Technology will never replace the one-on-one physical presence required in ministry. But, today, clergy throughout the archdiocese recognize the value of social networking tools and “smart” cell phones.
Father Nels Gjengdahl, 29, said he has occasionally been mocked by other priests when they have seen him reading his daily prayers on his cell phone. Although he loves physical books, the iBreviary — an application that makes the daily prayer of the church accessible via an iPhone — puts all those prayers at his fingertips.
More important, Father Gjengdahl sees technology as “an avenue” to make connections with young people.
“For many young people, it may be the only way they know how to begin initiating a human relationship,” said Father Gjengdahl, associate pastor at St. Odilia in Shoreview. “It can be a means of building a real human relationship and inviting people into the community of a parish or the church as a whole.”
St. Odilia taps into technology by posting homilies as both text and audio on the parish Web site. Father Gjengdahl expands readership by posting his homilies on his Facebook page.
“The reality now is that the majority of people use Facebook to advertise or promote an event,” he said. “As people join Facebook and become friends of a parish, they can learn about events that are coming up very quickly, especially if they are using a cell phone that can receive updates.”
Another way to evangelize
Even more valuable is the possibility of spreading the Gospel in new ways, he said. Facebook has become a vehicle for young people to ask questions about church teaching about Mary, or why it does certain things, he said.
“That’s happened several times via Facebook here at the parish,” he explained. “People who might be interested in Catholicism or what Catholicism has to say can read it and learn about a parish or the church as a whole in a more discreet way.”
Father Erich Rutten, University of St. Thomas campus ministry director, said that although there is no substitute for physical presence, there is value to “virtual presence.”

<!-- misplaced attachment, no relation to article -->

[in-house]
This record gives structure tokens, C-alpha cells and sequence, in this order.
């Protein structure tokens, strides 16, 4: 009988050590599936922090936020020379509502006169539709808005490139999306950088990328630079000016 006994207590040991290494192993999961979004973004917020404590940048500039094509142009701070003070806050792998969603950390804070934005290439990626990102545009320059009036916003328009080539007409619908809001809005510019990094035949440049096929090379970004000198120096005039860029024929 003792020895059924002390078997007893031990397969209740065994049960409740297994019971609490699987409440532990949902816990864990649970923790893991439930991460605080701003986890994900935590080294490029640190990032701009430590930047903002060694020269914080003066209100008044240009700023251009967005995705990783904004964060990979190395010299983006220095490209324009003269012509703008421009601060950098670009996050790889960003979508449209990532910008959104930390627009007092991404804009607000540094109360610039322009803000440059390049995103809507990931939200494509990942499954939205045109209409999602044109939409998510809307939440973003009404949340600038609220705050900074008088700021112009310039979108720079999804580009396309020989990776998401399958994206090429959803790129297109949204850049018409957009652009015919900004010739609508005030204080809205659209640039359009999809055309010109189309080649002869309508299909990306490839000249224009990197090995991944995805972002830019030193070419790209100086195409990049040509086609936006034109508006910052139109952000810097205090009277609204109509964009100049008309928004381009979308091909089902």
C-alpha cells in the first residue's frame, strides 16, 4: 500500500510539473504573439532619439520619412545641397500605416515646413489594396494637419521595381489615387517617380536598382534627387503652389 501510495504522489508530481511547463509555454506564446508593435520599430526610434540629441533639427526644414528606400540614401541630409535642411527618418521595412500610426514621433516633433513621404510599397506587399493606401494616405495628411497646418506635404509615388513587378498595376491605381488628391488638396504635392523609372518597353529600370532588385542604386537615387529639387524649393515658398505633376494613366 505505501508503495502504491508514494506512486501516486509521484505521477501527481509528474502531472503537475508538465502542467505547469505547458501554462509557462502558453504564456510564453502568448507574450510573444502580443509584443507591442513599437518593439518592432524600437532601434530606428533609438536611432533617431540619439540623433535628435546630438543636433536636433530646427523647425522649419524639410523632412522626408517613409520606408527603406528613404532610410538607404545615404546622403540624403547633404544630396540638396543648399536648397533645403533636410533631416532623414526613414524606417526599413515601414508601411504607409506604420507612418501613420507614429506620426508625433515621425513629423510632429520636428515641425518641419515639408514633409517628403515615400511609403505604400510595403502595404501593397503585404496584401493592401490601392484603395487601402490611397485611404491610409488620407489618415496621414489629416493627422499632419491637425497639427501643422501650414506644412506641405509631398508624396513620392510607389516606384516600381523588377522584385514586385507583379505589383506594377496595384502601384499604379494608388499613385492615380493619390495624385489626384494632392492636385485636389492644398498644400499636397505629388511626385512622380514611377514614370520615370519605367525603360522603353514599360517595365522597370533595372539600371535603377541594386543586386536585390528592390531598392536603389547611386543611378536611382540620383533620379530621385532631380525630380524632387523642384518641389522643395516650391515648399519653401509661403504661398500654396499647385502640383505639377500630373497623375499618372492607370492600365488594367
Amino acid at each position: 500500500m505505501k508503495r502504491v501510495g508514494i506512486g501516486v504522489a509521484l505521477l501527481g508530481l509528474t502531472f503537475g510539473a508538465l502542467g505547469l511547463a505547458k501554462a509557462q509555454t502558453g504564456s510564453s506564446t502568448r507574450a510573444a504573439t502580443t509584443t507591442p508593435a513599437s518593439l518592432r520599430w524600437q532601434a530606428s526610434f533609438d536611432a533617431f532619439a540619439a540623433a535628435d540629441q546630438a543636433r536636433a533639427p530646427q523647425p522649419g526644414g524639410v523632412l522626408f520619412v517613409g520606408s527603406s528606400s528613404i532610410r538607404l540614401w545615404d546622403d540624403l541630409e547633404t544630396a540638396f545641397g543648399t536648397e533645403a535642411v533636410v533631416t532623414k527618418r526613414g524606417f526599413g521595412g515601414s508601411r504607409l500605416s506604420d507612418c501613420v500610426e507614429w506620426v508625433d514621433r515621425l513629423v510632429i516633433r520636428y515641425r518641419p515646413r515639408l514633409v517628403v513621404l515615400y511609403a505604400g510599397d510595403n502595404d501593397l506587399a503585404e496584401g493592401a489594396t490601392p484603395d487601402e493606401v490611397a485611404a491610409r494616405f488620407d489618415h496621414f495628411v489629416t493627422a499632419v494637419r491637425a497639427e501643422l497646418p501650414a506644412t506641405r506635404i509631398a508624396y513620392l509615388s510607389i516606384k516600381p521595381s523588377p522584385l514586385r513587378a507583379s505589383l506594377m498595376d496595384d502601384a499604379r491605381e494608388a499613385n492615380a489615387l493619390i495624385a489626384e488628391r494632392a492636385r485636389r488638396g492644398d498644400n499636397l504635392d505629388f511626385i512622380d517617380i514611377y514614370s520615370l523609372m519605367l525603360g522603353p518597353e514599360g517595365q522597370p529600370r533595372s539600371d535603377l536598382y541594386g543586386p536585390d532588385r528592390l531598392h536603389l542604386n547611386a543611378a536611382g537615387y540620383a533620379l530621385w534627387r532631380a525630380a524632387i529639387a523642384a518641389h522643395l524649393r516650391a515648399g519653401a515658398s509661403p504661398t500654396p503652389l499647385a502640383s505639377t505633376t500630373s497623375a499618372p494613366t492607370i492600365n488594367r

“Being able to respond promptly to e-mail makes people feel you’re available and you are connected,” said Father Rutten, 43.
Although he doesn’t update his Facebook page constantly, Father Rutten acknowledges the importance of keeping up with the social networking tool.
“In terms of the university, I really think the thing students respond to most is if you are an authentic quality human being that they know is a good person that they can respect, and they respect your faith and prayerfulness,” he said. “But, it doesn’t hurt that they also see that you’re engaged and involved and present to them not only physically, but also in their world, which is all this electronic stuff.”
Facebook and Twitter — a microblogging service — and other social networking tools are “a tether to keep them connected to their faith and to the church,” said Father Rutten, adding that ministry is not only pastoral, but administrative.
“I think online tools, calendaring, scheduling, information sharing is helpful for how parishes and campus ministry operate,” he said. “All those things are administrative, but it’s tangibly a way we involve people and allow them to exercise their baptismal ministry of membership and participation.”
Father Robert Pish, dean of men at the St. Paul Seminary, said that faculty and staff members are just starting to tackle the questions of how to teach seminarians to best use today’s networking tools in ministry.
“This is the way people are communicating, today. Whether we like it or not, it is a way to reach out to people and we shouldn’t reject it out of hand,” he said.
In fact, Father Pish took advantage of the Facebook page he started while living and studying in Washington, D.C., to invite friends onto a private blog to discuss the homilies of Augustine.
“Through Facebook, I’m able to stay in contact with many more people than I would otherwise, and those little contacts can provide the opportunity for more significant contact in the future,” he said.
Despite their popularity, smart phones, social networking tools and myriad applications are not for every priest.
“Every priest has to ask the question: ‘Is this going to help me be more productive and successful in bringing people to Jesus Christ, or is it going to hinder my work,’” Father Gjengdahl said.
The following are among the “favorites” of Fathers Gjengdahl, Rutten and Pish.
- Dropbox — online storage that allows file access from any computer
- Facebook — social network
- Twitter — brief social and news updates
- RSS feeds — Web site news notices
- iBreviary — book of prayers
- Googlewave — real time e-mail
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